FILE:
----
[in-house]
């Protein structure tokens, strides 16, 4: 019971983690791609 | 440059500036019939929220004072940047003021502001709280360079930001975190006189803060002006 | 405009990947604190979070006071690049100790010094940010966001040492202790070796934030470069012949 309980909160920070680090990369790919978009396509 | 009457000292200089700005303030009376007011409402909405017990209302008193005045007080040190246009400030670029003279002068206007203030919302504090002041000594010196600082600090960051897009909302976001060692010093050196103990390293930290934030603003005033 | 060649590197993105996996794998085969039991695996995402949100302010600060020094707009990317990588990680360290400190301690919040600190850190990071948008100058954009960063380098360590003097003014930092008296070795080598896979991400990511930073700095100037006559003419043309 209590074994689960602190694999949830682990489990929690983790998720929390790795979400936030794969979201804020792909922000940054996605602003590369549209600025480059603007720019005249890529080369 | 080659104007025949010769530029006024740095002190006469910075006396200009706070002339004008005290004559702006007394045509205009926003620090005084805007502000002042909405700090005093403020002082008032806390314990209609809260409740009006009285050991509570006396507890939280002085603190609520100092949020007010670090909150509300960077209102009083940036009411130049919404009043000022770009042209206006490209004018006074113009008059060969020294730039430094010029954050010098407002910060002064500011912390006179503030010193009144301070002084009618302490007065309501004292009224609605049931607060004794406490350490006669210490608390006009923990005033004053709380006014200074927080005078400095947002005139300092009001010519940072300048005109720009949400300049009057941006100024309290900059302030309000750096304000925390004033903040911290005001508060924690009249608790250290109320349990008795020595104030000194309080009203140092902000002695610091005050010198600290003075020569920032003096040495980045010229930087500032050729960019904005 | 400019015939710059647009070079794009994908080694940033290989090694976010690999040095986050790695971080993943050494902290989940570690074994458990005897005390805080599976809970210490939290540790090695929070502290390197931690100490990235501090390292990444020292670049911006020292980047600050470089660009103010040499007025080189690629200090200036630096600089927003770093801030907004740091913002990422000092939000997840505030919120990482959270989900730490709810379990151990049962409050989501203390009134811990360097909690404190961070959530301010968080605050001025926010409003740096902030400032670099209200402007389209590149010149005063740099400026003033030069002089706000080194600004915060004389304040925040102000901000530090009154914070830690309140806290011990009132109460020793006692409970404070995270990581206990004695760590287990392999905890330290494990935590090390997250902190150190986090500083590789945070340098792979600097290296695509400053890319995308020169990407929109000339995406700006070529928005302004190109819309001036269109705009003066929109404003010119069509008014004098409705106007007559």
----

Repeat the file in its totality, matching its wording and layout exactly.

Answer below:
[in-house]
């Protein structure tokens, strides 16, 4: 019971983690791609 | 440059500036019939929220004072940047003021502001709280360079930001975190006189803060002006 | 405009990947604190979070006071690049100790010094940010966001040492202790070796934030470069012949 309980909160920070680090990369790919978009396509 | 009457000292200089700005303030009376007011409402909405017990209302008193005045007080040190246009400030670029003279002068206007203030919302504090002041000594010196600082600090960051897009909302976001060692010093050196103990390293930290934030603003005033 | 060649590197993105996996794998085969039991695996995402949100302010600060020094707009990317990588990680360290400190301690919040600190850190990071948008100058954009960063380098360590003097003014930092008296070795080598896979991400990511930073700095100037006559003419043309 209590074994689960602190694999949830682990489990929690983790998720929390790795979400936030794969979201804020792909922000940054996605602003590369549209600025480059603007720019005249890529080369 | 080659104007025949010769530029006024740095002190006469910075006396200009706070002339004008005290004559702006007394045509205009926003620090005084805007502000002042909405700090005093403020002082008032806390314990209609809260409740009006009285050991509570006396507890939280002085603190609520100092949020007010670090909150509300960077209102009083940036009411130049919404009043000022770009042209206006490209004018006074113009008059060969020294730039430094010029954050010098407002910060002064500011912390006179503030010193009144301070002084009618302490007065309501004292009224609605049931607060004794406490350490006669210490608390006009923990005033004053709380006014200074927080005078400095947002005139300092009001010519940072300048005109720009949400300049009057941006100024309290900059302030309000750096304000925390004033903040911290005001508060924690009249608790250290109320349990008795020595104030000194309080009203140092902000002695610091005050010198600290003075020569920032003096040495980045010229930087500032050729960019904005 | 400019015939710059647009070079794009994908080694940033290989090694976010690999040095986050790695971080993943050494902290989940570690074994458990005897005390805080599976809970210490939290540790090695929070502290390197931690100490990235501090390292990444020292670049911006020292980047600050470089660009103010040499007025080189690629200090200036630096600089927003770093801030907004740091913002990422000092939000997840505030919120990482959270989900730490709810379990151990049962409050989501203390009134811990360097909690404190961070959530301010968080605050001025926010409003740096902030400032670099209200402007389209590149010149005063740099400026003033030069002089706000080194600004915060004389304040925040102000901000530090009154914070830690309140806290011990009132109460020793006692409970404070995270990581206990004695760590287990392999905890330290494990935590090390997250902190150190986090500083590789945070340098792979600097290296695509400053890319995308020169990407929109000339995406700006070529928005302004190109819309001036269109705009003066929109404003010119069509008014004098409705106007007559």